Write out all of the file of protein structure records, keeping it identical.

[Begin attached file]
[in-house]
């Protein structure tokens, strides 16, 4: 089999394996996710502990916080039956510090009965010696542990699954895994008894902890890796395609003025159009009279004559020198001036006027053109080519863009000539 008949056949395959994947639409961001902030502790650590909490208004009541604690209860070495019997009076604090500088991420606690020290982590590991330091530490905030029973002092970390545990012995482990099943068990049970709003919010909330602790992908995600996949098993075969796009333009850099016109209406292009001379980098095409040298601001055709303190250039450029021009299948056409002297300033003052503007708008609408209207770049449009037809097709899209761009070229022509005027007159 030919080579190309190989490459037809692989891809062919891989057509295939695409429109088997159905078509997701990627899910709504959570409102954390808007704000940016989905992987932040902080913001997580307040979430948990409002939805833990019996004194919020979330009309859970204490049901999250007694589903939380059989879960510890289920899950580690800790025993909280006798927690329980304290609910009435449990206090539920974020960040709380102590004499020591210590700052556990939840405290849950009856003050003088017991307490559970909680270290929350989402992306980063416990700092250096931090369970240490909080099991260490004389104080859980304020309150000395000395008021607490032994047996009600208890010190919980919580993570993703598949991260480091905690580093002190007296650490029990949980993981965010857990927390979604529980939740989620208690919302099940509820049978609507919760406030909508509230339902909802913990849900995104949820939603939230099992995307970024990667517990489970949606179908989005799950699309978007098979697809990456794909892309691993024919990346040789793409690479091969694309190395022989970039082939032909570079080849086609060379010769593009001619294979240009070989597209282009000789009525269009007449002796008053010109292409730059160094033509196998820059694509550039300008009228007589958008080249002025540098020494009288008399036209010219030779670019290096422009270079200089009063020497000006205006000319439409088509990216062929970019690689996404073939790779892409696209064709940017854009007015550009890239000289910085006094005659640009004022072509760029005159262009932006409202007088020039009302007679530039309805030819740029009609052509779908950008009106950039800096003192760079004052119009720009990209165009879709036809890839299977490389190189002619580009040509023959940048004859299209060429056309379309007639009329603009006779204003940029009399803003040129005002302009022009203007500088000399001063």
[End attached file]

[in-house]
């Protein structure tokens, strides 16, 4: 089999394996996710502990916080039956510090009965010696542990699954895994008894902890890796395609003025159009009279004559020198001036006027053109080519863009000539 008949056949395959994947639409961001902030502790650590909490208004009541604690209860070495019997009076604090500088991420606690020290982590590991330091530490905030029973002092970390545990012995482990099943068990049970709003919010909330602790992908995600996949098993075969796009333009850099016109209406292009001379980098095409040298601001055709303190250039450029021009299948056409002297300033003052503007708008609408209207770049449009037809097709899209761009070229022509005027007159 030919080579190309190989490459037809692989891809062919891989057509295939695409429109088997159905078509997701990627899910709504959570409102954390808007704000940016989905992987932040902080913001997580307040979430948990409002939805833990019996004194919020979330009309859970204490049901999250007694589903939380059989879960510890289920899950580690800790025993909280006798927690329980304290609910009435449990206090539920974020960040709380102590004499020591210590700052556990939840405290849950009856003050003088017991307490559970909680270290929350989402992306980063416990700092250096931090369970240490909080099991260490004389104080859980304020309150000395000395008021607490032994047996009600208890010190919980919580993570993703598949991260480091905690580093002190007296650490029990949980993981965010857990927390979604529980939740989620208690919302099940509820049978609507919760406030909508509230339902909802913990849900995104949820939603939230099992995307970024990667517990489970949606179908989005799950699309978007098979697809990456794909892309691993024919990346040789793409690479091969694309190395022989970039082939032909570079080849086609060379010769593009001619294979240009070989597209282009000789009525269009007449002796008053010109292409730059160094033509196998820059694509550039300008009228007589958008080249002025540098020494009288008399036209010219030779670019290096422009270079200089009063020497000006205006000319439409088509990216062929970019690689996404073939790779892409696209064709940017854009007015550009890239000289910085006094005659640009004022072509760029005159262009932006409202007088020039009302007679530039309805030819740029009609052509779908950008009106950039800096003192760079004052119009720009990209165009879709036809890839299977490389190189002619580009040509023959940048004859299209060429056309379309007639009329603009006779204003940029009399803003040129005002302009022009203007500088000399001063």